Bitcoin dips below $6,000 amid cryptocurrency sell-off

  • Bitcoin nears its lowest level of the year with other major cryptocurrencies ether and XRP falling double digits.
  • The total cryptocurrency market capitalization has dropped by $19 billion in the past 24 hours.

Bitcoin fell below $6,000 Tuesday for the first time since June as the majority of cryptocurrencies declined in value.

The world's largest digital currency by market value tumbled as low as $5,900.38, according to CoinDesk index data, which tracks prices from several exchanges. The cryptocurrency later recovered to $6,125.37, and was down 2 percent as of 5:50 p.m. ET.

Bitcoin came close to hitting its lowest point of the year, last seen on June 18 when it retreated to $5,785.

"What we're seeing now is a bit of panic selling," Brian Kelly, founder and CEO of BKCM said on CNBC's "Power Lunch". "Investors that were in it, and maybe caught the hype in November and December, are now panic selling out."

The top 80 digital currencies by market capitalization were also lower as of Tuesday afternoon, according to data from CoinMarketCap.com. The total crypto market capitalization has fallen by about $19 billion in the past 24 hours.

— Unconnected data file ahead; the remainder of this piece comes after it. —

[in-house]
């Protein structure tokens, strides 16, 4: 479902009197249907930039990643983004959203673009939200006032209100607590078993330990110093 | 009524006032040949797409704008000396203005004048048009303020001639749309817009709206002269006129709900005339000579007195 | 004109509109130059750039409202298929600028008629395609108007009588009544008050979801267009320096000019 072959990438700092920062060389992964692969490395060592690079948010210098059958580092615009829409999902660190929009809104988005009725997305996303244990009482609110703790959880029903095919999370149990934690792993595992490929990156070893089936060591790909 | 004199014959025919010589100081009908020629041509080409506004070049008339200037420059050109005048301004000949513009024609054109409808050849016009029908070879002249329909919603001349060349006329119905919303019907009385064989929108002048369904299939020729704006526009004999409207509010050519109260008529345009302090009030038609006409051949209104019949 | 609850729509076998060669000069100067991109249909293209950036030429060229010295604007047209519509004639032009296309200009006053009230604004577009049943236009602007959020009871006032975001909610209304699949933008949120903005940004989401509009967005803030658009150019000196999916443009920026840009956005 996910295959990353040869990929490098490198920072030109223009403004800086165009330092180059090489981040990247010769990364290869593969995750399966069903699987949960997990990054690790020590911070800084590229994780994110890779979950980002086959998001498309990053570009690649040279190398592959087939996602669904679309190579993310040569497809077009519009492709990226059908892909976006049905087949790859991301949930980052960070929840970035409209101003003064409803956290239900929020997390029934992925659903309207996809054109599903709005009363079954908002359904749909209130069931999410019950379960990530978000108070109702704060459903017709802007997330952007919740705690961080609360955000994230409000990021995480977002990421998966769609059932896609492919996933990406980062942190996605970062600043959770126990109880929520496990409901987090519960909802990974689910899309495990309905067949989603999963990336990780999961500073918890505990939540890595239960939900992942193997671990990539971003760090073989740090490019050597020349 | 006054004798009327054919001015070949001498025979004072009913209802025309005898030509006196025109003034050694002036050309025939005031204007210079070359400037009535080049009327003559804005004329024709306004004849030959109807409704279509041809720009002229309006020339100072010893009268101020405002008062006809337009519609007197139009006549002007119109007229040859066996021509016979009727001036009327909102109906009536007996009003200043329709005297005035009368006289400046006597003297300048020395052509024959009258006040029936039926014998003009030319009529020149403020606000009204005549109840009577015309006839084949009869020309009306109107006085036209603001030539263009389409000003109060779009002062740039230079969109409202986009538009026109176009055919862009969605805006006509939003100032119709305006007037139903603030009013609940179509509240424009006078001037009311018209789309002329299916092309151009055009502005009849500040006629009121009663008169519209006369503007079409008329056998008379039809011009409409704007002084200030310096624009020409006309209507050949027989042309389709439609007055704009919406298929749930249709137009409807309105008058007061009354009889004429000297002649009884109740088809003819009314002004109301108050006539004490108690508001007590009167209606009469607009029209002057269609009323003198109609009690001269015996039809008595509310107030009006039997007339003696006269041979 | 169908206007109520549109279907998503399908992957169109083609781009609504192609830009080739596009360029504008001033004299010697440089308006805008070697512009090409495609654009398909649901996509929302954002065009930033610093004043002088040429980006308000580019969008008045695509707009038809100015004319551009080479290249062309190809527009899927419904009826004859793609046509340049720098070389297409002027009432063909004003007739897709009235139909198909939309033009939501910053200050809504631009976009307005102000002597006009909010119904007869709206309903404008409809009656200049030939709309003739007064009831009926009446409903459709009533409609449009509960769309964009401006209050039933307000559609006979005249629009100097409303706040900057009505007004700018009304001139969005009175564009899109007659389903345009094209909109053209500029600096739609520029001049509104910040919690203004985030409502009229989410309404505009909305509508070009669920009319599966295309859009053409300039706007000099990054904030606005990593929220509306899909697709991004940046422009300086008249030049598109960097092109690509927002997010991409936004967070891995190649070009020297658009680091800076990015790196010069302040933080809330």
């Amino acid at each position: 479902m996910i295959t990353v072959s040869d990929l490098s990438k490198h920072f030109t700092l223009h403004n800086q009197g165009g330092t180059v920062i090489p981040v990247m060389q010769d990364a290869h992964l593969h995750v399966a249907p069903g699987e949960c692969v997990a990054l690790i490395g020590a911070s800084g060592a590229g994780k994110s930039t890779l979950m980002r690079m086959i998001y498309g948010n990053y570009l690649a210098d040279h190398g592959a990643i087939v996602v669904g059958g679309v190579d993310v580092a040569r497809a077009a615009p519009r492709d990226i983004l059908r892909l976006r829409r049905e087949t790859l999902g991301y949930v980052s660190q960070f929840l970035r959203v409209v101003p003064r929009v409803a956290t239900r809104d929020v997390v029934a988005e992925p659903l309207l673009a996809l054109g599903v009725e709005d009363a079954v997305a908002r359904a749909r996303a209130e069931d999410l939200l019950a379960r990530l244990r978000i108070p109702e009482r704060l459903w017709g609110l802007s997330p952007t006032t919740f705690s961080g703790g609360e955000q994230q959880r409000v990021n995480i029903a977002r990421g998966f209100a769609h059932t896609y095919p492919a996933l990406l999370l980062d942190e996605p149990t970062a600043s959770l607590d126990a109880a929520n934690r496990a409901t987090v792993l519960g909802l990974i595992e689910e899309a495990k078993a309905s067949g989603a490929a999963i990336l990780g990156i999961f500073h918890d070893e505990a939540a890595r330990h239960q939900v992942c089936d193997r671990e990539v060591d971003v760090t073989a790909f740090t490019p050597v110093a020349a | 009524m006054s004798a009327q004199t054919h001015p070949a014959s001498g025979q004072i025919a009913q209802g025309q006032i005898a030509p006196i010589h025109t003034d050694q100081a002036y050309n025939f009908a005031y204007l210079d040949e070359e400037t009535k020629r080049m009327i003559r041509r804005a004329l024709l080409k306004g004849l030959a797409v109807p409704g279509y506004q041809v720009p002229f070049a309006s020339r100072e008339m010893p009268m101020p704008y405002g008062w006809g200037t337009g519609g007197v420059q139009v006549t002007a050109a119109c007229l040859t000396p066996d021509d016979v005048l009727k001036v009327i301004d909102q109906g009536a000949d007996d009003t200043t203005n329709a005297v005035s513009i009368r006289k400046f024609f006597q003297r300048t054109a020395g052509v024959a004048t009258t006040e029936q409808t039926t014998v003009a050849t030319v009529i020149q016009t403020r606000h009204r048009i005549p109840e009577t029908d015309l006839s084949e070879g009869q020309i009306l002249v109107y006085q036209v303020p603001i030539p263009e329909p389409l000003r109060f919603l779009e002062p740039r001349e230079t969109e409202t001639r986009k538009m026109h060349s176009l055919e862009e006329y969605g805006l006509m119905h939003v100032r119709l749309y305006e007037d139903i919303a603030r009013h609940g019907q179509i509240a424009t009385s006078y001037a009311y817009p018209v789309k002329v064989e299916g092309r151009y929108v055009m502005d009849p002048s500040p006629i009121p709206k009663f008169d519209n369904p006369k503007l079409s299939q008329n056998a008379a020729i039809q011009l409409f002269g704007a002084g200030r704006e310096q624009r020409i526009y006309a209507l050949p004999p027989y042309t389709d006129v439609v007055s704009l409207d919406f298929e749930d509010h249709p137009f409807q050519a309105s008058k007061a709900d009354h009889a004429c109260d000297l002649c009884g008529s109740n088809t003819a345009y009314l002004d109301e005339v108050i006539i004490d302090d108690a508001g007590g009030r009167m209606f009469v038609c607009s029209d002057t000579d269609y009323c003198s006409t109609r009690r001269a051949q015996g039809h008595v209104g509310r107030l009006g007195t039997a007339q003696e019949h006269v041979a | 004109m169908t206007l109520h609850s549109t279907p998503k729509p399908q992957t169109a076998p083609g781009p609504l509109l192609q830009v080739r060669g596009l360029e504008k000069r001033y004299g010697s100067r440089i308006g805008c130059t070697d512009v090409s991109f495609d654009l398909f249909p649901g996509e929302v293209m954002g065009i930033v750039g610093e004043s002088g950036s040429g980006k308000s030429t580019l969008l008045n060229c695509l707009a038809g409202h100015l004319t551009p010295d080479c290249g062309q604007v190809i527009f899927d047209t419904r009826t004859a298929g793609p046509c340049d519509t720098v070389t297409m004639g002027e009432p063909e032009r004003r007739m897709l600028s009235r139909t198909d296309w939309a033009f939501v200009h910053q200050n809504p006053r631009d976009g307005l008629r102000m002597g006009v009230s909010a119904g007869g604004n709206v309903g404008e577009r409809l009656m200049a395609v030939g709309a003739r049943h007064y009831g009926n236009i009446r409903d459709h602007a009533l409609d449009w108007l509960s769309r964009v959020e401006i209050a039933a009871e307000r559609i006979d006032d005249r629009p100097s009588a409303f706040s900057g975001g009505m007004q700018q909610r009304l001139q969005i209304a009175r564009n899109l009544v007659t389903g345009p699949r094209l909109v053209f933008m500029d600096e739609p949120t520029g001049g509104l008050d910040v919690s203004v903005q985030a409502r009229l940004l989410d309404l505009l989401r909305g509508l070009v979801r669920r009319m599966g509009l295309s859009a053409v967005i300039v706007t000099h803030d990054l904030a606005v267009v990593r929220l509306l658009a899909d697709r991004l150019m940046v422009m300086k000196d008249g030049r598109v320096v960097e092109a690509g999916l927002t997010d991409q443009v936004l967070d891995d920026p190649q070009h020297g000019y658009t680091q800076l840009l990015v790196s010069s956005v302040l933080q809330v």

Ether, which is the second largest cryptocurrency behind bitcoin, was the biggest loser among the top five by market capitalization and fell to its lowest level since September, according to historical data from CoinMarketCap.com. The cryptocurrency dropped more than 9 percent to around $264 as of 5:50 p.m. ET. XRP meanwhile fell 5 percent to 26 cents.

The latest digital coin rout followed bitcoin's rally last month above $8,000. News of institutional interest in the space by the likes of asset management giant BlackRock, as well as a collaboration between New York Stock Exchange owner Intercontinental Exchange, Starbucks and Microsoft on a digital asset platform, had lifted sentiment in the market.

Charles Hayter, chief executive of digital comparison site CryptoCompare, said the downward move in cryptocurrencies was on the back of the postponement of a bitcoin exchange-traded fund, or ETF, proposed by VanEck and Solid X. If approved, that ETF would be the first to track cryptocurrency assets.

Hayter described Monday's sell-off as "momentum-based selling following the ETF kickback," and "the usual gyrations of a market in a depressed mode."

The SEC's move to delay a decision on the VanEck Solid X bitcoin trust ETF followed the regulator's rejection of a separate ETF proposal from the Winklevoss twins. Cameron and Tyler Winklevoss had made a second attempt to list shares of a bitcoin ETF, which would have been commodity-based.

Bitcoin has recently recovered its dominance in the market as several so-called "altcoins," or alternative cryptocurrencies, have plummeted in value. Still, it's down roughly 70 percent from the all-time high near $20,000 hit in December.